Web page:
Oil revenues long ago stopped carrying the state. And even the Permanent Fund has its limits.
A constitutional convention today is a scary thought — a room full of people focused on their own personal grievances to dictate the future of the state.
Alaska needs to stop looking for an open window and walk out of the maze. It’s a distraction from other issues within our control.
Be careful when candidates promise more than the fund can afford.
A massive, super-sized stupendous dividend is the shortsighted answer when prudent fiscal management should take precedence.
Change happens, even for those of us who resist.
Alaskans, and their elected officials, are back to debating how to spend the riches rather than arguing what services to cut.
It’s good for Alaska’s elected officials to think about it, but not get euphoric over what could be temporary dollars.
Lawmakers have a lot to do in the next four months, and holding hearings on nowhere bills is no bridge to productive results.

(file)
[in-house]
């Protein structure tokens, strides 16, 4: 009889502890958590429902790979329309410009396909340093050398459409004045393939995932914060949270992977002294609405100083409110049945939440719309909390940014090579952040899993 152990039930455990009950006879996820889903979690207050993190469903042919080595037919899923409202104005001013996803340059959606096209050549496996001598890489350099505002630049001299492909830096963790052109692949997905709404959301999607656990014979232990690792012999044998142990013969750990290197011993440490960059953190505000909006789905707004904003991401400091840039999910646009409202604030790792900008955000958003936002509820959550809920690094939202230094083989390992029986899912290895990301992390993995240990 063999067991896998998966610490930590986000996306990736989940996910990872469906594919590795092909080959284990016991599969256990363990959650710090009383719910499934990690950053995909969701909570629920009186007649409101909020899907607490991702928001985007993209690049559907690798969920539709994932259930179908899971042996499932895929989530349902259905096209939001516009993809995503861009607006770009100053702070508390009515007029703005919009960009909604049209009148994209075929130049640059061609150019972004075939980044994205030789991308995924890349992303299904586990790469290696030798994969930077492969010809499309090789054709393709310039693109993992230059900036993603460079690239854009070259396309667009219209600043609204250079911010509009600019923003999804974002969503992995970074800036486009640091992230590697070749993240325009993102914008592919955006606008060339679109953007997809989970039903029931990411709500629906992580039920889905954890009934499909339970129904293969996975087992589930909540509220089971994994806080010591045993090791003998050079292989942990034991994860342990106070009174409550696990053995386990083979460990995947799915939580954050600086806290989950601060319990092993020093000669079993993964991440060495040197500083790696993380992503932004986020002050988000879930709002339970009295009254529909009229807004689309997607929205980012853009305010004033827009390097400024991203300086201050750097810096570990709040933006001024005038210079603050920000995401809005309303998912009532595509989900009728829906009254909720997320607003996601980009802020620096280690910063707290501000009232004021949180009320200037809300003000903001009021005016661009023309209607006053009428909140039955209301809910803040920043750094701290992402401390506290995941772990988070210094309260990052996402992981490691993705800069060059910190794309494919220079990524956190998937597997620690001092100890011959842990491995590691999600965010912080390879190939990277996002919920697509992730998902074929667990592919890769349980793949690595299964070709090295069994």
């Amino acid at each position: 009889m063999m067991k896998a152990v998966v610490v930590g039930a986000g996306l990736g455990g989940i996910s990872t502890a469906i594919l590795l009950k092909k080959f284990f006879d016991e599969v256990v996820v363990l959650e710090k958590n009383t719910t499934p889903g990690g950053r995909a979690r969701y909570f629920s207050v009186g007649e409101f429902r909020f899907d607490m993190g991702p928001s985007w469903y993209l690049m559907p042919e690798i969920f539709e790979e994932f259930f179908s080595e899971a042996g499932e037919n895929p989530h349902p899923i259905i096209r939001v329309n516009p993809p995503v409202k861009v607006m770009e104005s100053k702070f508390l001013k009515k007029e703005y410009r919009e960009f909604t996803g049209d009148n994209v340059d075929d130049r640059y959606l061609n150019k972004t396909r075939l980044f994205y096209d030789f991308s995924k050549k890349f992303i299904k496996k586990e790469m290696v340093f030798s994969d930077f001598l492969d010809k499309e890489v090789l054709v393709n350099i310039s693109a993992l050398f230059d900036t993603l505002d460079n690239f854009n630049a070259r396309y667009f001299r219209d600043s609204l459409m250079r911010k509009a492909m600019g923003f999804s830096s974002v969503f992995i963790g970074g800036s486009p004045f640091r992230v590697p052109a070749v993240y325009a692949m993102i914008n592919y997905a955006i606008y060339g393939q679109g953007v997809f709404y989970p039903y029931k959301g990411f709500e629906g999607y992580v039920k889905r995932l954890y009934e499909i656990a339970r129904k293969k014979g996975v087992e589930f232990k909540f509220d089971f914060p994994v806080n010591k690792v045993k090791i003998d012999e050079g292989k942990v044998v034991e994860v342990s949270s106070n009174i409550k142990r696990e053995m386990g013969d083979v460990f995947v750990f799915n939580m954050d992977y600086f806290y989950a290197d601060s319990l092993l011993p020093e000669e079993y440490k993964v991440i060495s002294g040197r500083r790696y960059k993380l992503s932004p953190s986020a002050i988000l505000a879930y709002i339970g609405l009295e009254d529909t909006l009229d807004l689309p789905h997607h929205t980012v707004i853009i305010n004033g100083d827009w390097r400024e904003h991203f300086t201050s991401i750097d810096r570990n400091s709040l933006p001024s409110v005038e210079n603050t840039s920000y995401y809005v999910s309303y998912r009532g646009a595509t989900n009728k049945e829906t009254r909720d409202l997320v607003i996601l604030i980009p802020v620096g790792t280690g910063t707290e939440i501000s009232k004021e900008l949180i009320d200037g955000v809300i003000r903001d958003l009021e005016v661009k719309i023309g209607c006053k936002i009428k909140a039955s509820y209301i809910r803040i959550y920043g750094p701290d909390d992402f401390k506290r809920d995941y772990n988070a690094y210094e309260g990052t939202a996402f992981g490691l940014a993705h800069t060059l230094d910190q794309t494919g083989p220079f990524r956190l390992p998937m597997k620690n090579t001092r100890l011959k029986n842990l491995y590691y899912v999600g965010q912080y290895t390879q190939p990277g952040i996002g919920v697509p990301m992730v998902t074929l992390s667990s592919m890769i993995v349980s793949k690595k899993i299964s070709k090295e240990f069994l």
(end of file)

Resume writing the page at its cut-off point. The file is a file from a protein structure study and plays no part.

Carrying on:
It’s a reckless approach to rewriting the state constitution, which has served Alaskans well for more than 60 years.
He does not have the votes and that’s not going to change no matter how many times he calls legislators back to the Capitol.
This isn’t a matter of misreading the signs, it’s about only seeing the signs of the next election.
Though the beliefs are sincere, they inappropriately elevate the dividend to an exalted status.
If that’s too much, then don’t fly. That’s what my dad would have said.
Alaska’s current state of affairs isn’t a plan, it’s a dream, punctuated by fits of panic and luck.